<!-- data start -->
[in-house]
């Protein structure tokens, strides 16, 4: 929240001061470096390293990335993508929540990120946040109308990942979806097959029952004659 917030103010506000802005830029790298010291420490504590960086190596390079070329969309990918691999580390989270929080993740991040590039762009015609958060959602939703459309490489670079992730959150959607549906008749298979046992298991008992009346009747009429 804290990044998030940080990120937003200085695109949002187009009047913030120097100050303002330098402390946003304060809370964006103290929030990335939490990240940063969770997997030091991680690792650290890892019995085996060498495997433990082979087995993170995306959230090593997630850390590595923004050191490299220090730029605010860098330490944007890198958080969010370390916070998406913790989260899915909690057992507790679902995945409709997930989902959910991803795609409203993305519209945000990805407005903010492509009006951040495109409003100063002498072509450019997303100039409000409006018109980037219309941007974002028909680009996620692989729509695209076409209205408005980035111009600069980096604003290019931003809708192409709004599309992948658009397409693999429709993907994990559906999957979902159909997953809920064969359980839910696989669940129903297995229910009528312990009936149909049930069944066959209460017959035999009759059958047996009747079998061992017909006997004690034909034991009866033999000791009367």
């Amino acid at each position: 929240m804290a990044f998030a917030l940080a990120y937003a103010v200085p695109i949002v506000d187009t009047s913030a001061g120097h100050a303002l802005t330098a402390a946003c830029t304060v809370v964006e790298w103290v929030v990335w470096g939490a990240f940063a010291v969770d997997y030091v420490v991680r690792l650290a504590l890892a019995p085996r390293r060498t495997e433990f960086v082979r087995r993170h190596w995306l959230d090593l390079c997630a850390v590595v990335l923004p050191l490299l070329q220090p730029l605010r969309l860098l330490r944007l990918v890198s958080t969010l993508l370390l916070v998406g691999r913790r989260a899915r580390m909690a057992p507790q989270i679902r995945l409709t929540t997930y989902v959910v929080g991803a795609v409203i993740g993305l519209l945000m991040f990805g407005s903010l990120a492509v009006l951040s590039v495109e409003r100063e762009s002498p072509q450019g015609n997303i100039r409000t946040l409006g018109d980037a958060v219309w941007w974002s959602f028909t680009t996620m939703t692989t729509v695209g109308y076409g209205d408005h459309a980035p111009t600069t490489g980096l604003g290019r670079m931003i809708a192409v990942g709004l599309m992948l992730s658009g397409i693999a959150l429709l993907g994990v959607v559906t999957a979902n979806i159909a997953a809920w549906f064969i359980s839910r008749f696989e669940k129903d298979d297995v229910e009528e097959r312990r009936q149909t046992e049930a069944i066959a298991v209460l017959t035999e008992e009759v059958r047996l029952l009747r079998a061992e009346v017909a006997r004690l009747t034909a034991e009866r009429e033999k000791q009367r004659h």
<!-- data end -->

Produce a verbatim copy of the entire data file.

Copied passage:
[in-house]
């Protein structure tokens, strides 16, 4: 929240001061470096390293990335993508929540990120946040109308990942979806097959029952004659 917030103010506000802005830029790298010291420490504590960086190596390079070329969309990918691999580390989270929080993740991040590039762009015609958060959602939703459309490489670079992730959150959607549906008749298979046992298991008992009346009747009429 804290990044998030940080990120937003200085695109949002187009009047913030120097100050303002330098402390946003304060809370964006103290929030990335939490990240940063969770997997030091991680690792650290890892019995085996060498495997433990082979087995993170995306959230090593997630850390590595923004050191490299220090730029605010860098330490944007890198958080969010370390916070998406913790989260899915909690057992507790679902995945409709997930989902959910991803795609409203993305519209945000990805407005903010492509009006951040495109409003100063002498072509450019997303100039409000409006018109980037219309941007974002028909680009996620692989729509695209076409209205408005980035111009600069980096604003290019931003809708192409709004599309992948658009397409693999429709993907994990559906999957979902159909997953809920064969359980839910696989669940129903297995229910009528312990009936149909049930069944066959209460017959035999009759059958047996009747079998061992017909006997004690034909034991009866033999000791009367």
């Amino acid at each position: 929240m804290a990044f998030a917030l940080a990120y937003a103010v200085p695109i949002v506000d187009t009047s913030a001061g120097h100050a303002l802005t330098a402390a946003c830029t304060v809370v964006e790298w103290v929030v990335w470096g939490a990240f940063a010291v969770d997997y030091v420490v991680r690792l650290a504590l890892a019995p085996r390293r060498t495997e433990f960086v082979r087995r993170h190596w995306l959230d090593l390079c997630a850390v590595v990335l923004p050191l490299l070329q220090p730029l605010r969309l860098l330490r944007l990918v890198s958080t969010l993508l370390l916070v998406g691999r913790r989260a899915r580390m909690a057992p507790q989270i679902r995945l409709t929540t997930y989902v959910v929080g991803a795609v409203i993740g993305l519209l945000m991040f990805g407005s903010l990120a492509v009006l951040s590039v495109e409003r100063e762009s002498p072509q450019g015609n997303i100039r409000t946040l409006g018109d980037a958060v219309w941007w974002s959602f028909t680009t996620m939703t692989t729509v695209g109308y076409g209205d408005h459309a980035p111009t600069t490489g980096l604003g290019r670079m931003i809708a192409v990942g709004l599309m992948l992730s658009g397409i693999a959150l429709l993907g994990v959607v559906t999957a979902n979806i159909a997953a809920w549906f064969i359980s839910r008749f696989e669940k129903d298979d297995v229910e009528e097959r312990r009936q149909t046992e049930a069944i066959a298991v209460l017959t035999e008992e009759v059958r047996l029952l009747r079998a061992e009346v017909a006997r004690l009747t034909a034991e009866r009429e033999k000791q009367r004659h």